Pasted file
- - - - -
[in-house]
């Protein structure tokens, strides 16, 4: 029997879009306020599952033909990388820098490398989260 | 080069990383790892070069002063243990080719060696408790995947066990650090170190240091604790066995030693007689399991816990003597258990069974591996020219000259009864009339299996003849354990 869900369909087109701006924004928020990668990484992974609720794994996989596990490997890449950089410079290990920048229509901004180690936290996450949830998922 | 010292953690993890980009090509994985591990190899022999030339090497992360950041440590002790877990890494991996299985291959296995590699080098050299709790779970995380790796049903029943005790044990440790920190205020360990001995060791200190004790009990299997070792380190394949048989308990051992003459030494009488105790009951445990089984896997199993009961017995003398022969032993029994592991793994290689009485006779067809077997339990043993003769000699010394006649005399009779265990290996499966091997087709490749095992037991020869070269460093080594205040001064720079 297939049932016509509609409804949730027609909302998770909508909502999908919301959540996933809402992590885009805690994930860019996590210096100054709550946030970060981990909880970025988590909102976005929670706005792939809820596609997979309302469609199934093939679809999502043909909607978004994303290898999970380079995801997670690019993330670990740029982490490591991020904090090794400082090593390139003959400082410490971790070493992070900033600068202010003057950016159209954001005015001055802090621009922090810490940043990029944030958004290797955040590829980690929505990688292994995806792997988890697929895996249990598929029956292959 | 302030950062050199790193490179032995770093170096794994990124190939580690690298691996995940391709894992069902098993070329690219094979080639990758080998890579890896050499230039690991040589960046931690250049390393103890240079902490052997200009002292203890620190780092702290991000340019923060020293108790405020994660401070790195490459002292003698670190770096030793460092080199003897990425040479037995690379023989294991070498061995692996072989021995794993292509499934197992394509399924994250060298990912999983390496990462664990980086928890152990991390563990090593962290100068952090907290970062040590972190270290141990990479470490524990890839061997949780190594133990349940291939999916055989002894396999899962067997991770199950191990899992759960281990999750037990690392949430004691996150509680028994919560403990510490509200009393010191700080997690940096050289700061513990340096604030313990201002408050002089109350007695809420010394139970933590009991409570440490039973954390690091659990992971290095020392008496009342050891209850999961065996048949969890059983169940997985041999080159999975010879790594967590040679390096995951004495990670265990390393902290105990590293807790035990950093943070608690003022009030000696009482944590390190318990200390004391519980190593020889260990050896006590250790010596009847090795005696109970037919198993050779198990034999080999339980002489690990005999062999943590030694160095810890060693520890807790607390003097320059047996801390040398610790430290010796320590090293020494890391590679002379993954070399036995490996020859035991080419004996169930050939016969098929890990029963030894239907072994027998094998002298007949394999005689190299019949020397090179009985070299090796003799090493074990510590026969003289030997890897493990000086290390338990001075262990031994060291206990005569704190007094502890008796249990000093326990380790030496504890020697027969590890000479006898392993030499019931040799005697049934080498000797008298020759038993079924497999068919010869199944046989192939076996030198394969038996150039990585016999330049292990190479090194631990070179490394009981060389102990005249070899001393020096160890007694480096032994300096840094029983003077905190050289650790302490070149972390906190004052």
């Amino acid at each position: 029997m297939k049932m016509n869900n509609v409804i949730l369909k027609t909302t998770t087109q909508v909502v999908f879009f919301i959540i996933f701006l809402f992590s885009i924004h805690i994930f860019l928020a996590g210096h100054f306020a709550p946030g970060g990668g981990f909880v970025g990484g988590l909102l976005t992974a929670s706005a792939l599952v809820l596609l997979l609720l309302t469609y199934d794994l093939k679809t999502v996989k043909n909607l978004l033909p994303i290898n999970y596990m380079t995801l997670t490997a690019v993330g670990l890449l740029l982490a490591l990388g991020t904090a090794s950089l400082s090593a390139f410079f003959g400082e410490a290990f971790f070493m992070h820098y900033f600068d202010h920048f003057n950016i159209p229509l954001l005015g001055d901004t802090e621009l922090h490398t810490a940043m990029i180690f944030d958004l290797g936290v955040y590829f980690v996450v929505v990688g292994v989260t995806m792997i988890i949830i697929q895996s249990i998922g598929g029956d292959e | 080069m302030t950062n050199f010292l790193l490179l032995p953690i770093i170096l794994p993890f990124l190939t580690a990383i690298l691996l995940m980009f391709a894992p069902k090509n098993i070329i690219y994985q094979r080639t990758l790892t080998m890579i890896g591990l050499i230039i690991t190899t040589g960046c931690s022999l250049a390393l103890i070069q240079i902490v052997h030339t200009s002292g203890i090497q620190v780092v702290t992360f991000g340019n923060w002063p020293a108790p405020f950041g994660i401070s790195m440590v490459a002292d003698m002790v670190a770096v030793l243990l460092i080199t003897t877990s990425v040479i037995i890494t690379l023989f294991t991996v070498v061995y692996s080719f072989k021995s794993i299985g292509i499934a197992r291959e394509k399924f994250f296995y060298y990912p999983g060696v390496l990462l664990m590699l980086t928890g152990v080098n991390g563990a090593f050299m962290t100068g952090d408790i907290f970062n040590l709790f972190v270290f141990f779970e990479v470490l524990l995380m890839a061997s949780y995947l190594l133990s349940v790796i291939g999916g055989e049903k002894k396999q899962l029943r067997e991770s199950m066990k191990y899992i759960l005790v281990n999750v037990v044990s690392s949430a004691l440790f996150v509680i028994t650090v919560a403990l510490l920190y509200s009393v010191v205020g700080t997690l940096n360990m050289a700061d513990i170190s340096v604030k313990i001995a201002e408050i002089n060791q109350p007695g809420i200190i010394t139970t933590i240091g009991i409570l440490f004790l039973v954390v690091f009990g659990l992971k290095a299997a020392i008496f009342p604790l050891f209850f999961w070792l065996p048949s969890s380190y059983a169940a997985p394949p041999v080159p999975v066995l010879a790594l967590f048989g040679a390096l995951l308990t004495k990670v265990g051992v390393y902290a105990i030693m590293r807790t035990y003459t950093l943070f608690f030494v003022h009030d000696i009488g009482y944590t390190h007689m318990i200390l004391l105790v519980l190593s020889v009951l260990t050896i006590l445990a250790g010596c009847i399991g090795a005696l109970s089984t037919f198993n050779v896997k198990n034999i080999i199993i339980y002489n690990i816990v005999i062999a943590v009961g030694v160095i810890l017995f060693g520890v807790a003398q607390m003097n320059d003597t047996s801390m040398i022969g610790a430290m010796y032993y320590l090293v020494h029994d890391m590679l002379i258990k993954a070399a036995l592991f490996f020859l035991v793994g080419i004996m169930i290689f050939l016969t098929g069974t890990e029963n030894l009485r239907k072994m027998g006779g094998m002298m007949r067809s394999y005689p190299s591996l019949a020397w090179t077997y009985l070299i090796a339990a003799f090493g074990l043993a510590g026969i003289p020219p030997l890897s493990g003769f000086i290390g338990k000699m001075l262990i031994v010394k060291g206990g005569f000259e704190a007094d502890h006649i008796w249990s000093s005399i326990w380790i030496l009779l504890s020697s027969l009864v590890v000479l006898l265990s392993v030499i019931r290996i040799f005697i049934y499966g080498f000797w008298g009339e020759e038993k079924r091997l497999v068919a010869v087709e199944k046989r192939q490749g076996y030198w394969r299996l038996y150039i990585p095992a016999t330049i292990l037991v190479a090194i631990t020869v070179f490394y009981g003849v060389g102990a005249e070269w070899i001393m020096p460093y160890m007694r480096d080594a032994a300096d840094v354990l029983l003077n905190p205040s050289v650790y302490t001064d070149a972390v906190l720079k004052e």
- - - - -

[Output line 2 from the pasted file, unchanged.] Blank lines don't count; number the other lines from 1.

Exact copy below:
């Protein structure tokens, strides 16, 4: 029997879009306020599952033909990388820098490398989260 | 080069990383790892070069002063243990080719060696408790995947066990650090170190240091604790066995030693007689399991816990003597258990069974591996020219000259009864009339299996003849354990 869900369909087109701006924004928020990668990484992974609720794994996989596990490997890449950089410079290990920048229509901004180690936290996450949830998922 | 010292953690993890980009090509994985591990190899022999030339090497992360950041440590002790877990890494991996299985291959296995590699080098050299709790779970995380790796049903029943005790044990440790920190205020360990001995060791200190004790009990299997070792380190394949048989308990051992003459030494009488105790009951445990089984896997199993009961017995003398022969032993029994592991793994290689009485006779067809077997339990043993003769000699010394006649005399009779265990290996499966091997087709490749095992037991020869070269460093080594205040001064720079 297939049932016509509609409804949730027609909302998770909508909502999908919301959540996933809402992590885009805690994930860019996590210096100054709550946030970060981990909880970025988590909102976005929670706005792939809820596609997979309302469609199934093939679809999502043909909607978004994303290898999970380079995801997670690019993330670990740029982490490591991020904090090794400082090593390139003959400082410490971790070493992070900033600068202010003057950016159209954001005015001055802090621009922090810490940043990029944030958004290797955040590829980690929505990688292994995806792997988890697929895996249990598929029956292959 | 302030950062050199790193490179032995770093170096794994990124190939580690690298691996995940391709894992069902098993070329690219094979080639990758080998890579890896050499230039690991040589960046931690250049390393103890240079902490052997200009002292203890620190780092702290991000340019923060020293108790405020994660401070790195490459002292003698670190770096030793460092080199003897990425040479037995690379023989294991070498061995692996072989021995794993292509499934197992394509399924994250060298990912999983390496990462664990980086928890152990991390563990090593962290100068952090907290970062040590972190270290141990990479470490524990890839061997949780190594133990349940291939999916055989002894396999899962067997991770199950191990899992759960281990999750037990690392949430004691996150509680028994919560403990510490509200009393010191700080997690940096050289700061513990340096604030313990201002408050002089109350007695809420010394139970933590009991409570440490039973954390690091659990992971290095020392008496009342050891209850999961065996048949969890059983169940997985041999080159999975010879790594967590040679390096995951004495990670265990390393902290105990590293807790035990950093943070608690003022009030000696009482944590390190318990200390004391519980190593020889260990050896006590250790010596009847090795005696109970037919198993050779198990034999080999339980002489690990005999062999943590030694160095810890060693520890807790607390003097320059047996801390040398610790430290010796320590090293020494890391590679002379993954070399036995490996020859035991080419004996169930050939016969098929890990029963030894239907072994027998094998002298007949394999005689190299019949020397090179009985070299090796003799090493074990510590026969003289030997890897493990000086290390338990001075262990031994060291206990005569704190007094502890008796249990000093326990380790030496504890020697027969590890000479006898392993030499019931040799005697049934080498000797008298020759038993079924497999068919010869199944046989192939076996030198394969038996150039990585016999330049292990190479090194631990070179490394009981060389102990005249070899001393020096160890007694480096032994300096840094029983003077905190050289650790302490070149972390906190004052």